Monday, April 19, 2010

Taiwan Plans Stealthy 900-Ton Warships

Defense News


Taiwan Plans Stealthy 900-Ton Warships


TAIPEI — Taiwan’s recently announced plans to build a new 900­ton warship is just the vanguard of a projected new generation of low­observable surface combatant vessels tailored to battle in the Taiwan Strait, analysts said.

On April 12, officials with the Ministry of National Defense (MND) confirmed the existence of a program to develop a stealthy catamaran vessel called the Taiwan Coastal Patrol Vessel.

Navy officials want a basic design that could be scaled up, “possibly to create a family of twin-hulled or even tri-hulled multipurpose surface combatant applications of various displacement sizes,” said Fu S. Mei, director of the Taiwan Security Analysis Center.

“The Navy has a requirement for a 900-ton corvette” to replace aging fast-attack missile boats and the eight Knox-class frigates nearing retirement, one MND source said.

The ship will be developed by the Naval Shipbuilding Center in Kaohsiung under the Hsunhai (Swift Sea) program.

The program is still in the research and design stage and no funding for a prototype has been allocated.

The MND source noted that the Hsunhai program had been “killed and resurrected on numerous occasions in the past,” and recent reports are an attempt by the Navy to “float a balloon” to generate more interest and support for the program.

There is also concern over the catamaran hull design.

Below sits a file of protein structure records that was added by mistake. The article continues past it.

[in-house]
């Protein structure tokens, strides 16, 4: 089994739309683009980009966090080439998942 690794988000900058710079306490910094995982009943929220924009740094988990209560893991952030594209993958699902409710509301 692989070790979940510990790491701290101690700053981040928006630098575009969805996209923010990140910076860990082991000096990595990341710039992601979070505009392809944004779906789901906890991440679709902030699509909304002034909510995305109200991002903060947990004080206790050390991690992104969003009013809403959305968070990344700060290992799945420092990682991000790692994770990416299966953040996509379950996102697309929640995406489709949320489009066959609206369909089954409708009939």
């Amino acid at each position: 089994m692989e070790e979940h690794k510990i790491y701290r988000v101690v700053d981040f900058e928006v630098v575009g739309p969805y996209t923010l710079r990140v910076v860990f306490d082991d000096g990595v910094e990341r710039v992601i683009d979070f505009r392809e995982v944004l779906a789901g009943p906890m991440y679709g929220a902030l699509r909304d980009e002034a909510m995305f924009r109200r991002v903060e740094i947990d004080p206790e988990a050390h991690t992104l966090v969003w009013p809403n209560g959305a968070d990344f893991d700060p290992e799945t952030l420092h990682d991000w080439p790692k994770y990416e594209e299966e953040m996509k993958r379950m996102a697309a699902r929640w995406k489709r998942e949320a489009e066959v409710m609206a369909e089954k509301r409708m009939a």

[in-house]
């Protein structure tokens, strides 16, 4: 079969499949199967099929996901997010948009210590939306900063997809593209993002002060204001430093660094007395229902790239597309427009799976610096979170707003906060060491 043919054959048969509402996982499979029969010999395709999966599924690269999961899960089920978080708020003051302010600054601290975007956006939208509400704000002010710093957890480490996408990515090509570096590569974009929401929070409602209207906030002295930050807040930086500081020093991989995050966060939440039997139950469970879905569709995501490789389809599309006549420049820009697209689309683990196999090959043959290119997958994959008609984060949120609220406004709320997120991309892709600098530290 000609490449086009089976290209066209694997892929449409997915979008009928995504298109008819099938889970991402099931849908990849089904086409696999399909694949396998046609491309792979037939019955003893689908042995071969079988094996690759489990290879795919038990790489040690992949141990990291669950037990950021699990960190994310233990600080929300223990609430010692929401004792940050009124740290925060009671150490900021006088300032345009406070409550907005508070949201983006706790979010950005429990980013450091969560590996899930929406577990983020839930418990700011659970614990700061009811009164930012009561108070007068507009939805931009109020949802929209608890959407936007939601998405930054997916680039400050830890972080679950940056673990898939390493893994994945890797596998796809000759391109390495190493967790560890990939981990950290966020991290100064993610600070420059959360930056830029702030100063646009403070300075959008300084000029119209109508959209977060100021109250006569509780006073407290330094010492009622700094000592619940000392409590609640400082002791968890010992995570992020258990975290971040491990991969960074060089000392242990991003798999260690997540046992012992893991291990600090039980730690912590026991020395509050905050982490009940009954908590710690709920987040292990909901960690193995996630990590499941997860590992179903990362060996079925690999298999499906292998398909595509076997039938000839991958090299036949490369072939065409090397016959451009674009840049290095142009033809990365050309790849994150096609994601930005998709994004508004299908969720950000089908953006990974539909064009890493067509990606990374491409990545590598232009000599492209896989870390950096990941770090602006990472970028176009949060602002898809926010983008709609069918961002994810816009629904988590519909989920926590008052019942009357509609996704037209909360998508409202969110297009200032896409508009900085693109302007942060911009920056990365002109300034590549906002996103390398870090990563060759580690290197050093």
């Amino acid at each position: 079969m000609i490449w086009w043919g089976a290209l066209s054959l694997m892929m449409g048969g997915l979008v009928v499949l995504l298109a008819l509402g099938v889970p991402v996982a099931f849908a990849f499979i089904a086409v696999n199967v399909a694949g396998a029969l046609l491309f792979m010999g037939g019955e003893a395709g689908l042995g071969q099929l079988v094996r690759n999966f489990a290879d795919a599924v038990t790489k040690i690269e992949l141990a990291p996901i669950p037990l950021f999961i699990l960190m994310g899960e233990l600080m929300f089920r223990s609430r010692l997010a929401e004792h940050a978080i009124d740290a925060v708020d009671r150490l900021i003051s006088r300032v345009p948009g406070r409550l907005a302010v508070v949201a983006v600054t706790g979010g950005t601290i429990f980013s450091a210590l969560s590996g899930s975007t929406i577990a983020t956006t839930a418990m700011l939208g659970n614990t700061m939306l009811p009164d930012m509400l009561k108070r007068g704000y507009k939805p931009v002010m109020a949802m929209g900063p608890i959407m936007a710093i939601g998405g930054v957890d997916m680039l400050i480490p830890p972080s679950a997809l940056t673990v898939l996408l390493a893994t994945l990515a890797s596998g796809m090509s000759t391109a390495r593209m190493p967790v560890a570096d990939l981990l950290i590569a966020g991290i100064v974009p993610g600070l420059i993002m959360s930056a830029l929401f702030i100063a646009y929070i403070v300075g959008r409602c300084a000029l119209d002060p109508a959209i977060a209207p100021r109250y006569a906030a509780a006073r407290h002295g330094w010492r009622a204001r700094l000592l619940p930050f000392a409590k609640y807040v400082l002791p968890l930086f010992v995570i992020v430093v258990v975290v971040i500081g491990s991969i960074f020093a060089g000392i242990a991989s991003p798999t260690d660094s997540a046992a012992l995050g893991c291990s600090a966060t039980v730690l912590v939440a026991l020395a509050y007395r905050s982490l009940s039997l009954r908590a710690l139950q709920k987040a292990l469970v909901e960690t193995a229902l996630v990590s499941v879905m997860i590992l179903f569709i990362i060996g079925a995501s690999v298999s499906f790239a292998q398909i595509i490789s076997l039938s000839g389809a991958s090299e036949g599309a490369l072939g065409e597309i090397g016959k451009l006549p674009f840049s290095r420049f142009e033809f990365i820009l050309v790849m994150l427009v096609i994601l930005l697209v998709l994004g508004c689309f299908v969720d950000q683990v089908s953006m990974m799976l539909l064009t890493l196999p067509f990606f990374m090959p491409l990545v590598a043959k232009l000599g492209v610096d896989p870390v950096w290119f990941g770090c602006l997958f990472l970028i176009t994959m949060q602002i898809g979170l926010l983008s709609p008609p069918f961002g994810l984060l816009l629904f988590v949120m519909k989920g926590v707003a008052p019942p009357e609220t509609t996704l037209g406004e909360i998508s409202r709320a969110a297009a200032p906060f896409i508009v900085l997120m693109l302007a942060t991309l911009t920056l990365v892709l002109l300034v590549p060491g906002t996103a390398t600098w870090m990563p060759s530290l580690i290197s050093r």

“We don’t have any experience building this type of hull. It will be a technical challenge,” the source said.

Local media have dubbed the vessel the “carrier killer,” a reference to China’s aircraft carrier plans and the plans by Taiwan to arm the corvette with its latest anti-ship missile, the Hsiung Feng III (Brave Wind).

But Fu dismissed that label and said the new vessels will be built to handle multiple missions.

An MND artist’s conception shows a ship armed with what appear to be eight surface­to-surface Hsiung Feng III missiles, a Phalanx Close-In Weapons System for air defense and a 76mm bow gun. Sources indicate the vessel is 130 feet long, will have a crew of 45 and attain 30 knots.

An aft helicopter deck in the drawing suggests the vessel might participate in anti-submarine warfare, even hosting S-70C or 500MD helicopters from the Navy’s three ASW squadrons.

All in all, the ship “shapes up as more multimission platform than ‘fire and die’ missile shooter,” said Bob Nugent, vice president of advisory services at AMI International. “The craft in the photo looks more like a small corvette vice a pure missile boat.” Nugent compared it to the Swedish Visby, another stealth multimission corvette that displaces less than 1,000 tons.

Taiwanese analysts compared the ship’s stealth features and catamaran design to the Chinese 220-ton Houbei-class (Type 022) fast attack missile boat.

U.S. companies have already expressed interest in supplying the combat systems, radars and other equipment, but it appears the military plans to rely on indigenous systems. The combat system will include a distributed-architecture combat direction system developed by the military-run Chungshan Institute of Science and Technology, “together with an indigenous search/track and fire-control radar and electro-optical director,” Fu said.

The Navy might simply transfer some of the systems from its eight Knox-class frigates and 12 Jin Chiang-class missile patrol boats to save money, the MND source said.

The Navy also has equipment in storage from the seven decommissioned Gearing­class destroyers recently sunk to make artificial reefs.

Taiwan has been making progress in stealth designs for ships. It is currently constructing the first Kwang Hua 6 (KH-6), a stealthy 180­ton fast-attack patrol boat armed with four Hsiung Feng IIs. A planned 29 KH-6s will replace 40 47-ton Hai Oui (Sea Gull) fast-attack missile patrol boats, each of which carries a pair of Hsiung Feng Is.